Eosinophil extracellular traps

Eosinophil extracellular traps (EETs) are part of the innate immune response and seen in multiple infectious, allergic, and autoimmune eosinophilic diseases [81,82,83,84]. Interestingly, the DNA within the EETs appears to have its origin in the release of mitochondrial DNA (mtDNA), whereby the cells remain still viable, exhibiting no evidence of a reduced life span. Multiple eosinophil activation mechanisms are represented; TLR as well as cytokine, chemokine, and adhesion receptors can all initiate transmembrane signal transduction processes leading to the formation of EETs capable of killing bacteria. One of the key signaling events required for DNA release is the activation of the NADPH oxidase [85, 86]. So far, there is only one report which studied the requirement of autophagy for EET formation: Neither Atg5-knockout mouse eosinophils nor autophagy-deficient human eosinophils exhibited defects in EET formation [64].

Role of autophagy in mast cells

Mast cells (MCs) are hematopoietic cells that reside in virtually all vascularized tissues and represent potential sources for a wide variety of biologically active secreted products, including diverse cytokines and growth factors. MCs have been proposed to influence many other biological processes, including responses to bacteria and viruses [87]. Since their discovery in 1863, MCs physiological roles have remained unknown, and their most prominent feature has been linked to promoting various chronic inflammatory disorders, such as asthma, allergic rhinitis urticaria, and rheumatic disease, due to their excessive recruitment into inflamed sites. It is now well established that MCs play a crucial role in generating protective innate host responses after infection. Additionally, activated MCs influence the lymph node composition to regulate the induction of adaptive immune responses [88]. Furthermore, MCs as a granule-containing immune cells that are widely distributed in tissues can interact with the external environment. It is well-known that MCs are significantly involved in IgE-mediated allergic reactions, but because of their location, it has also long been hypothesized that MCs can act as sentinel cells that sense pathogens and initiate protective immune responses [89]. However, little is known about the role of autophagy in MCs funtions.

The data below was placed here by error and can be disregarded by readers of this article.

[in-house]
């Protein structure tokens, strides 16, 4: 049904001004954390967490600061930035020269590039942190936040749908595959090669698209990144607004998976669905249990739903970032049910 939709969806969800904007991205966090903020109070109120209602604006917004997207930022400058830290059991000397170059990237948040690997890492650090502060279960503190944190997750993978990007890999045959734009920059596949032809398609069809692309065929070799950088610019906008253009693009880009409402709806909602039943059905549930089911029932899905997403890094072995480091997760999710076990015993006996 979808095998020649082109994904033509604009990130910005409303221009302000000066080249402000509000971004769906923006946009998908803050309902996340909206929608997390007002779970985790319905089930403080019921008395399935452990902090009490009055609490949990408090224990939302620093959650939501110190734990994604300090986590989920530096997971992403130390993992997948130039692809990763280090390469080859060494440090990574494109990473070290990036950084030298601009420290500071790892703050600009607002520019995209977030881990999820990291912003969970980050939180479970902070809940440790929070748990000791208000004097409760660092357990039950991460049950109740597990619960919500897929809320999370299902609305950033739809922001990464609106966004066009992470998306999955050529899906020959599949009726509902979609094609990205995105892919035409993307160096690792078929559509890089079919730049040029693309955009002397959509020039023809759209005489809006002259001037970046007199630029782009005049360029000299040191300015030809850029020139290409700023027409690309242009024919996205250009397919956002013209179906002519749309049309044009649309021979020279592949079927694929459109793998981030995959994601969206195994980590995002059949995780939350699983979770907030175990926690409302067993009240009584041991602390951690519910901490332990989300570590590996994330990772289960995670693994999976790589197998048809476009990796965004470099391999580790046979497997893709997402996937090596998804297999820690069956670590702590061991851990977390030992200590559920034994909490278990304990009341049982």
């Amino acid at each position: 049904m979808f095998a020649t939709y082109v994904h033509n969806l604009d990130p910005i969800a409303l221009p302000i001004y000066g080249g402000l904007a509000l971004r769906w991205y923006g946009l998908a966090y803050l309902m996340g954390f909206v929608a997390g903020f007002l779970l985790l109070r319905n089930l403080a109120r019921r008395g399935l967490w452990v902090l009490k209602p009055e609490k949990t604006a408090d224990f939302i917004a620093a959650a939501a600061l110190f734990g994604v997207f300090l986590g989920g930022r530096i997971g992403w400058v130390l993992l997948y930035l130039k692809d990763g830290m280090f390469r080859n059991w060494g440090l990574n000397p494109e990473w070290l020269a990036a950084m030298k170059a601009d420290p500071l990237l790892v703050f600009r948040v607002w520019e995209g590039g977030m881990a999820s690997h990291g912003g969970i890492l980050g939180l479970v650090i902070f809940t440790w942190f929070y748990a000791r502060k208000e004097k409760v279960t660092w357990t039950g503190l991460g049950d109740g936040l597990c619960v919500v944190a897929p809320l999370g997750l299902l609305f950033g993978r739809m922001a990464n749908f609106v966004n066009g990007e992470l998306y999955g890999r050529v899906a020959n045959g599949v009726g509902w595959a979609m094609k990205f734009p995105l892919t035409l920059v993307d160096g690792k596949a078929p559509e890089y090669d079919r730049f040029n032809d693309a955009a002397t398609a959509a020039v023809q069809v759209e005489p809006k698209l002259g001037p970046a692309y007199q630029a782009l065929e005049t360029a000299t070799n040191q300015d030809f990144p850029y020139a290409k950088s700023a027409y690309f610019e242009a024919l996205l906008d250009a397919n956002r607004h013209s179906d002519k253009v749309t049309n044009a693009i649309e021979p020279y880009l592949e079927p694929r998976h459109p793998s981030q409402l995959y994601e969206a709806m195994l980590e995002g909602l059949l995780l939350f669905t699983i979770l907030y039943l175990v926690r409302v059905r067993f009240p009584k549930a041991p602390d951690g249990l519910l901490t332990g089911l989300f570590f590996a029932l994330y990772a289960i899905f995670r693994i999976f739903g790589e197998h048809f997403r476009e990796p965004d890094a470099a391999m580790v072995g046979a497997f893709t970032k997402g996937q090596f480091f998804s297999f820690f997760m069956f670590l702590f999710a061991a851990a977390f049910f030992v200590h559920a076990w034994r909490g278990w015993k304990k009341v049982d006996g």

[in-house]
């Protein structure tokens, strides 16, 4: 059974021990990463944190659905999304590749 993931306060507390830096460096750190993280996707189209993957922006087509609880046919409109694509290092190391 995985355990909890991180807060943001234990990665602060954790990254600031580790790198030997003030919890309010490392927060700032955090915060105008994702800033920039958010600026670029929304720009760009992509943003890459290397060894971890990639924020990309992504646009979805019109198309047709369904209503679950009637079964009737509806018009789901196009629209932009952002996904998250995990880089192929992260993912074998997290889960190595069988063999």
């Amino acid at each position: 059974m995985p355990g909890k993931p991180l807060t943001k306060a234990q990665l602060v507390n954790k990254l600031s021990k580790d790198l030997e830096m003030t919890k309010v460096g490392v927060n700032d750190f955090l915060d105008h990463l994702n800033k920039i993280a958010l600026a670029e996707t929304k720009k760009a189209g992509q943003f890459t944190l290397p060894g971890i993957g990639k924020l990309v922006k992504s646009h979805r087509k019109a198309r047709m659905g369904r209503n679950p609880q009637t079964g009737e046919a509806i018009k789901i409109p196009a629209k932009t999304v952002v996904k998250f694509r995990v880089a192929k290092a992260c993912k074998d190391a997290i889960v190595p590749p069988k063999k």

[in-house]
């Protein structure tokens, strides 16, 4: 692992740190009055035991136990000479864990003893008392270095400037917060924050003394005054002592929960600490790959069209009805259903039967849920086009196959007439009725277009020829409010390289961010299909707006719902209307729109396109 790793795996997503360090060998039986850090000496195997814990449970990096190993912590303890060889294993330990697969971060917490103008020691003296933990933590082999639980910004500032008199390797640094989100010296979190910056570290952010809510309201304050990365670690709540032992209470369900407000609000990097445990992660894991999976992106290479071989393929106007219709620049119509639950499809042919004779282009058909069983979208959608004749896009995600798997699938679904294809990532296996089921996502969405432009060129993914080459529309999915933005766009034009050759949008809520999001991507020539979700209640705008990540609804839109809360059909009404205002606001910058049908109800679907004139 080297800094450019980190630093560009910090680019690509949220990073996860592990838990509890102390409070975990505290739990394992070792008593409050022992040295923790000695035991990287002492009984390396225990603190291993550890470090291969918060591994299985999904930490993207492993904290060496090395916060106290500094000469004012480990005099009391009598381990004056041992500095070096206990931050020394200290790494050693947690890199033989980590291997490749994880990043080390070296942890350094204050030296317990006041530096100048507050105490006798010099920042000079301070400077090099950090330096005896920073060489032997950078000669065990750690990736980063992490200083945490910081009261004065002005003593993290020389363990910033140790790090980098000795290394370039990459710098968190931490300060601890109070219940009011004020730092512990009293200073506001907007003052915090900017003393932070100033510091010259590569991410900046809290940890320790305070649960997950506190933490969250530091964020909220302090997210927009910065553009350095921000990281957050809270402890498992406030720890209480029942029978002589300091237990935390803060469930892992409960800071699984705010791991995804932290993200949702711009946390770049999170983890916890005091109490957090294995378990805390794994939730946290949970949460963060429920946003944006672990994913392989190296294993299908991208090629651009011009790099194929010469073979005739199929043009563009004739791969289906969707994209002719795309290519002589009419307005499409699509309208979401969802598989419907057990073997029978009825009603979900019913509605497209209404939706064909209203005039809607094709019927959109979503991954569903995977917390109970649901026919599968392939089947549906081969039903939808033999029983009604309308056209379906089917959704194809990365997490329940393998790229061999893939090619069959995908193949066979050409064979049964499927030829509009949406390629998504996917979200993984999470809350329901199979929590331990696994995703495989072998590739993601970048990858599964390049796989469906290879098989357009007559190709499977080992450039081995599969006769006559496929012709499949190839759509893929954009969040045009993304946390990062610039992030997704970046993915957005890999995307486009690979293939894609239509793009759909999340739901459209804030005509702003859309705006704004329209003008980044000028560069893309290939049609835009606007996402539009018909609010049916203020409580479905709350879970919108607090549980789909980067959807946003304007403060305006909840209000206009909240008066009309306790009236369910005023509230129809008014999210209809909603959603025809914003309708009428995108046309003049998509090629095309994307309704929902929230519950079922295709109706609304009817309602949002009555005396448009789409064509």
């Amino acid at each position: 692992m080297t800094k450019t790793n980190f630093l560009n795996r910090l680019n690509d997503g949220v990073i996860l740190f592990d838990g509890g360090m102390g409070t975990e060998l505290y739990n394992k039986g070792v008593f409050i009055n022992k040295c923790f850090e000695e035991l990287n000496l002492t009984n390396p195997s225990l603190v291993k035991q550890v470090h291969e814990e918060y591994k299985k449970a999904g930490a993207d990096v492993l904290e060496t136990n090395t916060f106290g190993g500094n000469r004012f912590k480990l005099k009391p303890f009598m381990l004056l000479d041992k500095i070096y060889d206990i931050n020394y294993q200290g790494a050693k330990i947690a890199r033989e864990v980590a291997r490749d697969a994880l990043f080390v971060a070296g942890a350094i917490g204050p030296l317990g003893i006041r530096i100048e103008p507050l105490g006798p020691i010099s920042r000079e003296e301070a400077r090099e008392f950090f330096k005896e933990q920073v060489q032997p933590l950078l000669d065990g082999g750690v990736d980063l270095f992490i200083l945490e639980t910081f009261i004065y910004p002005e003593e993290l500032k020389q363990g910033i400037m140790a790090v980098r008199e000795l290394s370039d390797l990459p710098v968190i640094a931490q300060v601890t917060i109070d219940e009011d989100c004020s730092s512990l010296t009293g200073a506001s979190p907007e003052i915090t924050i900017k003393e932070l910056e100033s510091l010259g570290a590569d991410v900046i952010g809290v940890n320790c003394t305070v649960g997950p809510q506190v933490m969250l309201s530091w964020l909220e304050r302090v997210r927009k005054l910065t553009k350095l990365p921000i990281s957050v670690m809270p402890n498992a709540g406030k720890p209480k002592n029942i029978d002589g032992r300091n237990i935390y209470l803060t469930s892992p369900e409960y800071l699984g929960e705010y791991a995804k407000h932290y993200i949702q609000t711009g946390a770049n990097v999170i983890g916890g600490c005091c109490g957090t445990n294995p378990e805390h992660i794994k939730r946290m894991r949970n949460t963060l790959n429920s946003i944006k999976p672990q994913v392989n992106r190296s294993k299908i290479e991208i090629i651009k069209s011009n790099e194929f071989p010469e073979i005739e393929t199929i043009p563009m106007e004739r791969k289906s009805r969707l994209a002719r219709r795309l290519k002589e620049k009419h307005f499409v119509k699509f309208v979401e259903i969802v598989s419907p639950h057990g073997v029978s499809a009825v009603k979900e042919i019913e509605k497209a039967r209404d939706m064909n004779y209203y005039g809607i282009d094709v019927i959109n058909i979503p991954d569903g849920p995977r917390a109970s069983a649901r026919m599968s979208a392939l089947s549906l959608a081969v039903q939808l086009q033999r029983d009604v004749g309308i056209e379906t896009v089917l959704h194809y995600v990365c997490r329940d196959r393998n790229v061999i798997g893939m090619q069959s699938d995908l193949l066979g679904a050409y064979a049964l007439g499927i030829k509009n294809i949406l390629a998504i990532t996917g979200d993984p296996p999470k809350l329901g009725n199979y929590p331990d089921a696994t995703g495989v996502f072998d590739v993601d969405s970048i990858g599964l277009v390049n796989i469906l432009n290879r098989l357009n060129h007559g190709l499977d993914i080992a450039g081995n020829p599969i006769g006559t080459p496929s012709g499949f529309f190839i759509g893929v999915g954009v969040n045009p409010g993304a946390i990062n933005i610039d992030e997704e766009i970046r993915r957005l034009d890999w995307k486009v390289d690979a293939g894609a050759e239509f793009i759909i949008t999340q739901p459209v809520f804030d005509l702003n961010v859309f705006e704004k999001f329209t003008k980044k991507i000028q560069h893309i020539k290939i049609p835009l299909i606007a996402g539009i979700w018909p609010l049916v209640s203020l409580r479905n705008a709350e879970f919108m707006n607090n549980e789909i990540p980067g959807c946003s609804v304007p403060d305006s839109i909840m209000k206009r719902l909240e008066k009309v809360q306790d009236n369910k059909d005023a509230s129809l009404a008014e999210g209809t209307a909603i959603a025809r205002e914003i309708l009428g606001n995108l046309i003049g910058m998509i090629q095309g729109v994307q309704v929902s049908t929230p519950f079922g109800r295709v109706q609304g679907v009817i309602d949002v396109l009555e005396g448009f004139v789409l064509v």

It has been shown that autophagic flux is constitutive in bone marrow-derived mast cells (BMMCs) under fully sufficient nutrient conditions and that LC3-II is located in secretory granules of mast cells [90]. Deletion of Atg7 in BMMCs resulted in a severe impairment in degranulation, but did not impair their differentiation or cytokine production upon FcεRI cross-linking. Intriguingly, LC3-II but not LC3-I was co-localized with CD63, a secretory lysosomal marker, and was released extracellularly along with degranulation in Atg7+/+ but not Atg7/− BMMCs. Moreover, passive cutaneous anaphylaxis reactions were severely impaired in MC-deficient mice reconstituted with Atg7/− BMMCs compared with Atg7+/+ BMMCs. These results suggest that autophagy is not essential for their differentiation, but plays a crucial role in the degranulation of mast cells [90] (Fig. 3).

Fig. 3

The role of autophagy in mast cells function. Autophagy is essential for the degranulation of bone marrow-derived MCs, but has no role in MC differentiation, generation of cysteinyl leukotriens, or cytokine release. Numbers in brackets designate references: + , enhanced function; −, without effect